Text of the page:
It's been suggested that my child needs to see a 'behavioural optometrist'. What is a behavioural optometrist, and how do I find one?

A 'behavioural optometrist' is an optometrist who will assess and treat certain kinds of children's vision problems by considering a range of factors, including visual, motor and perception skills. This may sometimes include a course of special exercises and training designed by the optometrist to assist your child with developing their vision skills. This is called 'vision therapy'. Referral to a 'behavioural optometrist' does not mean that your child has a behavioural problem or disability.

To find an optometrist who practices vision therapy, we recommend you contact the Australasian College of Behavioural Optometrists. Their contact details, as well as a searchable list of members, can be found at:
www.acbo.org.au .

Eye care services

I'm on a low income, and I've been told there's a service in Victoria where I am able to get glasses at low cost. How do I contact them?

A: Victoria has a unique public health program for eye care, funded by the Victorian Government and provided through the  Australian College of Optometry. Permanent residents of Victoria who have a pensioner concession card, or who have held a health care concession card for at least six months, have access to low cost glasses and contact lenses. Consultation fees for eye examinations are normally bulk billed so will be of no cost to the patient.

Residents in the Melbourne metropolitan area can attend the clinic at the Australian College of Optometry (ACO) in Carlton, or one of their other sites located in community health facilities across Melbourne including:

  • Darebin

  • Broadmeadows

  • Berwick

  • Braybrook

  • Frankston.

For people in rural areas, low cost services are provided by optometrists and ophthalmologists who work in private practice and are subsidised by the Victorian Eyecare Scheme (VES). Residents should contact the ACO for an application form. Once you have filled out this form and sent it in, you will receive a booklet containing a list of approved eye specialists in country areas. The VES is available at many locations around rural and regional Victoria.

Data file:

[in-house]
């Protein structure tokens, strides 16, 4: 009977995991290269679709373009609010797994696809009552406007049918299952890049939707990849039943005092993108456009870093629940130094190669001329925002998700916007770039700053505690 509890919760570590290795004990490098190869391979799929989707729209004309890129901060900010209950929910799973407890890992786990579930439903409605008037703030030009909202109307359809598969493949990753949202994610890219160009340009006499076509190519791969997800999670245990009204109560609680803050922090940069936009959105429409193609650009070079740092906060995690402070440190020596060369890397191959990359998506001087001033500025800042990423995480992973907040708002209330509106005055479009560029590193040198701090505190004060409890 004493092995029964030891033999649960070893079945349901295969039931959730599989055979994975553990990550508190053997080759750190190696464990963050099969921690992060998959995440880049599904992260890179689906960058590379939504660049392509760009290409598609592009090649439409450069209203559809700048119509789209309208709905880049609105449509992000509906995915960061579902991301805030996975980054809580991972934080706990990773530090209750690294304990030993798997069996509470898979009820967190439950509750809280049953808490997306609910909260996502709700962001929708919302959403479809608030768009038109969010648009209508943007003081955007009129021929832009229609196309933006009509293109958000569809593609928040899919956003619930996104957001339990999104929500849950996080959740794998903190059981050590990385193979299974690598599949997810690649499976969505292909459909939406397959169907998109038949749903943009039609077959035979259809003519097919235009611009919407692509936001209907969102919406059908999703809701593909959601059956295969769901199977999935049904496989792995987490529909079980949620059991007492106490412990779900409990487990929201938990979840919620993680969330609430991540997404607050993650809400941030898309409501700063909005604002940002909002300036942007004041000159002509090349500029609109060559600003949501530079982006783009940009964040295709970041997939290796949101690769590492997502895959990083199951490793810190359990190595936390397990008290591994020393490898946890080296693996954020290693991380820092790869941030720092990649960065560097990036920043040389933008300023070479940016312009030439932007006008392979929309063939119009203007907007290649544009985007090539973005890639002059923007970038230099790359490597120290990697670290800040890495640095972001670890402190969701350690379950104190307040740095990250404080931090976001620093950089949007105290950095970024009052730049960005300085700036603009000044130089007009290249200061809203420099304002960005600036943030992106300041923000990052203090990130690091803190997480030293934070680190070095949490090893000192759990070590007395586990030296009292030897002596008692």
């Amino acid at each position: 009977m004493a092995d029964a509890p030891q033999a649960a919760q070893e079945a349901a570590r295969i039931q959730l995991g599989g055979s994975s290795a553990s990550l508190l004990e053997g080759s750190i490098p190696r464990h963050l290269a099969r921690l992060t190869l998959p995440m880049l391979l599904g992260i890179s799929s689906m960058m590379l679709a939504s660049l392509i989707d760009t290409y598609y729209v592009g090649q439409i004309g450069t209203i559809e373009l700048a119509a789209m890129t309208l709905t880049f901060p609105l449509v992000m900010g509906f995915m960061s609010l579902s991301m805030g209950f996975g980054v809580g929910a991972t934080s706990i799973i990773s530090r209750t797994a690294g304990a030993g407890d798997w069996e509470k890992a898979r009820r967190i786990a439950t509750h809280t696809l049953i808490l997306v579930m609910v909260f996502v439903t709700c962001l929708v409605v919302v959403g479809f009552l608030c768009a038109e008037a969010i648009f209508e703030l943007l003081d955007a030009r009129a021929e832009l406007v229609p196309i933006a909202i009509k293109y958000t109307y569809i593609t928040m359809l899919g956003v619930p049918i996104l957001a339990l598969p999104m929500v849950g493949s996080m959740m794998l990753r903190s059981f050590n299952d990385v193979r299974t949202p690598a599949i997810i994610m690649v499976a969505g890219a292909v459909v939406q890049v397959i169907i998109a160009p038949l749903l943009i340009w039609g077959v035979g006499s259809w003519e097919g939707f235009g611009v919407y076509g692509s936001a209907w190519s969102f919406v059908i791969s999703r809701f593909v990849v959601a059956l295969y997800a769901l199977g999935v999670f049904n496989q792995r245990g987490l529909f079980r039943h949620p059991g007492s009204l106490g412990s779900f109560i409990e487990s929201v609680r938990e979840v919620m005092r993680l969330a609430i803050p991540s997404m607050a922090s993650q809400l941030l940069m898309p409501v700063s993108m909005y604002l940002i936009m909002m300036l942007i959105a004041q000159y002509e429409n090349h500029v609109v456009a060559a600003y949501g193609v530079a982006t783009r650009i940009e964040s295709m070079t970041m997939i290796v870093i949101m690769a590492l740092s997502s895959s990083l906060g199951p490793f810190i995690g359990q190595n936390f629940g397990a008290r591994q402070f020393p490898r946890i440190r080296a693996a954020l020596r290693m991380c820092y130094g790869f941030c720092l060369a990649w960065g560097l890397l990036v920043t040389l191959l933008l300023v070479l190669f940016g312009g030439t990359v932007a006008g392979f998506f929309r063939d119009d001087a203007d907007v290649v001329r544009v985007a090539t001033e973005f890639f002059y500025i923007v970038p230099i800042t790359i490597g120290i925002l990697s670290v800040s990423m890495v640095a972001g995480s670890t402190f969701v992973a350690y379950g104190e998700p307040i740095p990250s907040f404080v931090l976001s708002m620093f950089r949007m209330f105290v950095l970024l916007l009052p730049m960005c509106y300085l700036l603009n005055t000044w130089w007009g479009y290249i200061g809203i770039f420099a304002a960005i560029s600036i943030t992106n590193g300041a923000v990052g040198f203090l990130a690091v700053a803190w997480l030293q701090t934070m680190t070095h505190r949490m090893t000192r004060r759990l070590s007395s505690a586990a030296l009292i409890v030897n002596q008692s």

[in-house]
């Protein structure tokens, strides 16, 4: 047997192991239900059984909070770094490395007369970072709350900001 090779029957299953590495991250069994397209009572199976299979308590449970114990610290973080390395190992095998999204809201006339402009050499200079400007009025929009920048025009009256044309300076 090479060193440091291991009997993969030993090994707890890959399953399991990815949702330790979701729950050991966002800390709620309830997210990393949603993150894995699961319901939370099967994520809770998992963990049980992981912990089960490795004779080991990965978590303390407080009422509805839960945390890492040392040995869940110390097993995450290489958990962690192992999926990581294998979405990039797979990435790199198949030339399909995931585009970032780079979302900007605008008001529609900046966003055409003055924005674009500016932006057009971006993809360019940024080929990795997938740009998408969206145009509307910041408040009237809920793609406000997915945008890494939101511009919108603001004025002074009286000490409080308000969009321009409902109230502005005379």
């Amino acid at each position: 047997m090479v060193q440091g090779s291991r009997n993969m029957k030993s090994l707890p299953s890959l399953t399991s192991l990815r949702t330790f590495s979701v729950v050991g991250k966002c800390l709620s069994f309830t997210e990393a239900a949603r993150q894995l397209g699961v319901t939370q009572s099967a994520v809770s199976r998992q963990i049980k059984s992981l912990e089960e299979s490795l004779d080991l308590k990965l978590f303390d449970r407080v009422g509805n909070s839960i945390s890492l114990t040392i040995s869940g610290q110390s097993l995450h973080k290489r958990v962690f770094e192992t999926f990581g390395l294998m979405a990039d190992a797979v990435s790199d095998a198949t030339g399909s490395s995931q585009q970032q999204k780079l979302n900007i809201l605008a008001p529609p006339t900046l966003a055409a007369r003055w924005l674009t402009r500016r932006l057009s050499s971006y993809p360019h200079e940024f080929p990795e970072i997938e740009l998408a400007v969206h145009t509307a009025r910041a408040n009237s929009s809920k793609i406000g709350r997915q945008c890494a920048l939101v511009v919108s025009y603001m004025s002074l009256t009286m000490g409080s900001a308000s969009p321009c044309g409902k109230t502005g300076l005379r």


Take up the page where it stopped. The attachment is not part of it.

Contact the Australian College of Optometry on (03) 9349 7400 or at
www.aco.org.au.

Are optometry eye exams covered by Medicare?

If you hold a Medicare card, most eye tests can be covered by Medicare. Some less common or specific tests may be not be covered, and may attract a patient fee. You should always ask your optometrist to clarify before any procedure or examination if cost is a concern. You should feel free to ask why they want you to have the additional test, if you don't understand why you have been asked, or if they haven't explained it. You can also say no to any tests if you don't think they are necessary or do not wish them to proceed.

Glasses and contact lenses are not covered by Medicare. Some private health insurance cover does enable you to claim for glasses. You should check this with your individual provider. Bear in mind that your private health cover may not cover all kinds of lenses or glasses. You may well need to pay a gap fee.

Contact Lenses

I want to find an optometrist who knows a lot about contact lenses. How can I find out about this?

All optometrists are trained and qualified to prescribe and fit contact lenses. However, prescribing and fitting contact lenses can take some time, and from time to time, people with contact lenses might have needs or conditions requiring particular experience or knowledge.

Many optometrists take a special additional interest in contact lenses, and some practices have a strong focus on providing care for contact lens patients, and in managing conditions such as kerataconus.

Many optometrists with a strong interest in contact lenses are members of the Cornea and Contact Lens Association of Australia. The CCLSA isn't an additional qualification, but it is a professional group for people who are particularly interested in providing contact lens care, and is a great place to start if you are looking for help with a contact lens issue.

The website has an Optometrist Practice Finder for finding members in your area. Visit
www.cclsa.org.au

Home visits

I need to find an optometrist who will do home visits.

A: Not all optometrists make home visits, as the equipment and time required may make it impractical to do so. If you have a regular optometrist, we suggest you start by asking them, as some people may do home visits if you are a regular patient. If you do not have a regular optometrist, you should start by checking with optometrists in your local area. You can find their contact details by searching by suburb or postcode.There are some limited home visit options that may be available, dependent on the circumstances. Please contact us to discuss on a case by case basis.